Libyan forces struck Saturday at the heart of the rebellion against Muammar al-Qaddafi, shelling the outskirts of the rebel capital and launching airstrikes in defiance of international demands for a halt to the fighting.

Muammar al-Qadhafi called the United Nations resolution authorizing international military intervention in Libya as "invalid."

The Libyan leader says he sent a message to President Barack Obama defending his decision to attack rebel cities: "If you found them taking over American cities by the force of arms, tell me what you would do."

The statement came from the government spokesman at a news conference in Tripoli.

Qaddafi also sent a letter to the French and British leaders, and the U.N. secretary general, saying the resolution violates the U.N. charter and saying they would "regret" any intervention.
"Libya is not for you, Libya is for the Libyans," he said.

Muammar al-Qaddafi called the U.N. resolution "invalid," and sent letters to U.N. and Western leaders.

The announcement came after rebels shot down a warplane Saturday that was seen bombing the outskirts of the key rebel-held city of Benghazi, sending up a massive black cloud of smoke. An Associated Press reporter saw the plane go down in flames and heard the sound of artillery and crackling gunfire in the distance.

The fighting galvanized the people of Benghazi, with young men collecting bottles to make Molotov cocktails. Some residents dragged bed frames and metal scraps into the streets to make roadblocks.

"Where is France, where is NATO?" cried a 50-year-old woman in Benghazi. "It's too late."

Government spokesman Ibrahim Musa denied that a government plane had gone down. He also denied government forces shelled any Libyan towns on Saturday, saying the rebels are the ones breaking the cease fire by attacking military forces.

"Our armed forces continue to retreat and hide, but the rebels keep shelling us and provoking us," Musa told The Associated Press.

Leaders from the Arab world, Africa, the United States and other Western powers were holding urgent talks in Paris on Saturday over possible military action against Qaddafi's forces, which are trying to crush the nearly 5-week-old rebellion against him.

Trying to outmaneuver Western military intervention, Qaddafi's government declared a cease-fire on Friday as the rebel uprising faltered against his artillery, tanks and warplanes. But the opposition has said shells rained down well after the announcement and accused the Libyan leader of lying.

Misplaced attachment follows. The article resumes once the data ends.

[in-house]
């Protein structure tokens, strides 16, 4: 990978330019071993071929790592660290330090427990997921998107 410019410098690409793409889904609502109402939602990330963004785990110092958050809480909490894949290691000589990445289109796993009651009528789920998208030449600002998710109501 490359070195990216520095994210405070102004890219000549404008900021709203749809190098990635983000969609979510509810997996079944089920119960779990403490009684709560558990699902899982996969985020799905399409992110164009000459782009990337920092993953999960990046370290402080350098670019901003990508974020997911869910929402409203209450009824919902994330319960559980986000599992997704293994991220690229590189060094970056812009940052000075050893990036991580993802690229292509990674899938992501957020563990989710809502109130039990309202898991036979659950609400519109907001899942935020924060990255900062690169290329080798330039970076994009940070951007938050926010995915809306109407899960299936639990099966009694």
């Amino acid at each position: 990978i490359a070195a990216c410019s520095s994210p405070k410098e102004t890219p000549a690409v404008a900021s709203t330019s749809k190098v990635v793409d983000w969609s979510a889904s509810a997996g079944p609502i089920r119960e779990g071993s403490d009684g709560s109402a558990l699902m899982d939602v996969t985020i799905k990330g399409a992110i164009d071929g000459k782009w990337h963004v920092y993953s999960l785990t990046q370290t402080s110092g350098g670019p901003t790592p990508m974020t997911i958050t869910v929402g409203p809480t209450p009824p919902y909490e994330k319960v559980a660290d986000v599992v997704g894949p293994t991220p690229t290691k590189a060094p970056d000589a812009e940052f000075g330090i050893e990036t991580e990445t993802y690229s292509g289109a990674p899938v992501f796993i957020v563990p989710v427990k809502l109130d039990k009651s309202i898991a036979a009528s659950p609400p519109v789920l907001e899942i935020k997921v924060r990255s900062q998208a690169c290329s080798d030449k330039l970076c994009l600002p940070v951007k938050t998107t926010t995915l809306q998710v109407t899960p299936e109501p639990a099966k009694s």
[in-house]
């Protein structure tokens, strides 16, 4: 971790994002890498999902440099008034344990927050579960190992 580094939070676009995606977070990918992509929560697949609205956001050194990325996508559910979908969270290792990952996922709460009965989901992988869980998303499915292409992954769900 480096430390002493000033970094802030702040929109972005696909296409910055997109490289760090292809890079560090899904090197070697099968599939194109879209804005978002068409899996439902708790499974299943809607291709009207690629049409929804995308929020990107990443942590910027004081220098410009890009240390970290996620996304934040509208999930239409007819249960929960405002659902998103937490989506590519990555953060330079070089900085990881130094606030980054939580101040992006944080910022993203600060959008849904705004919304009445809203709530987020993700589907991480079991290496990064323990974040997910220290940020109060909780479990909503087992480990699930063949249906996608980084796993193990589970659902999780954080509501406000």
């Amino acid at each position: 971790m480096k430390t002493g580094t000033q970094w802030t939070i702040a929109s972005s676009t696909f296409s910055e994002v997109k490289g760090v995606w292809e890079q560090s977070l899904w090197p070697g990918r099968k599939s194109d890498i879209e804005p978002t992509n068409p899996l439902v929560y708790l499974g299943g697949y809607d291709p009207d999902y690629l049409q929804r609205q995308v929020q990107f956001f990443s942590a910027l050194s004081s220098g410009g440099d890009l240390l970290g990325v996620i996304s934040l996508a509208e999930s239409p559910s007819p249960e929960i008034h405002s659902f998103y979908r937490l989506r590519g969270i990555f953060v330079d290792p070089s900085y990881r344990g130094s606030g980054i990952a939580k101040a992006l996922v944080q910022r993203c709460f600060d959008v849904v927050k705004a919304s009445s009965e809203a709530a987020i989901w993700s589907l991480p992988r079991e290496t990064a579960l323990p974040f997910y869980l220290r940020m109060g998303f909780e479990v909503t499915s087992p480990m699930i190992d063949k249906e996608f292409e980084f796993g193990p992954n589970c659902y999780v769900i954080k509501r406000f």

Wary of the cease-fire, Britain and France took the lead in plans to enforce a no-fly zone, sending British warplanes to the Mediterranean and announcing the crisis summit in Paris with the U.N. and Arab allies. In Washington, President Barack Obama ruled out the use of American ground troops but warned that the U.S., which has an array of naval and air forces in the region, would join in military action.

There should be no doubt about the Libyan leader's intentions "because he has made them clear," Obama said. "Just yesterday, speaking of the city of Benghazi, a city of roughly 700,000, he threatened 'we will have no mercy and no pity.' No mercy on his own citizens."

In a joint statement to Qaddafi late Friday, the United States, Britain and France -- backed by unspecified Arab countries -- said a cease-fire must begin "immediately" in Libya, the French presidential palace said.

The statement called on Qaddafi to end his troops' advance toward Benghazi, the rebel headquarters, and pull them out of the cities of Misrata, Ajdabiya and Zawiya, and called for the restoration of water, electricity and gas services in all areas. It said Libyans must be able to receive humanitarian aid or the "international community will make him suffer the consequences" with military action.

Parts of eastern Libya, where the once-confident rebels this week found their hold slipping, erupted into celebration at the passage of the U.N. resolution. But the timing and consequences of any international military action remained unclear.

Misrata, Libya's third-largest city and the last held by rebels in the west, came under sustained assault well after the cease-fire announcement, according to rebels and a doctor there. The doctor, who spoke on condition of anonymity because he feared reprisals, said Gadhafi's snipers were on rooftops and his forces were searching homes for rebels.

"The shelling is continuing, and they are using flashlights to perform surgery. We don't have anesthetic to put our patients down," said the doctor, who counted 25 deaths since the morning.
Libya's deputy foreign minister, Khaled Kaim, denied late Friday that government forces had violated the cease-fire and invited four nations to send observers to monitor compliance: Germany, China, Turkey and Malta.

"The cease-fire for us means no military operations whatsoever, big or small," he told reporters in Tripoli.

He said military forces were positioned outside Benghazi but that the government had no intention of sending them into the city.

The Associated Press contributed to this report.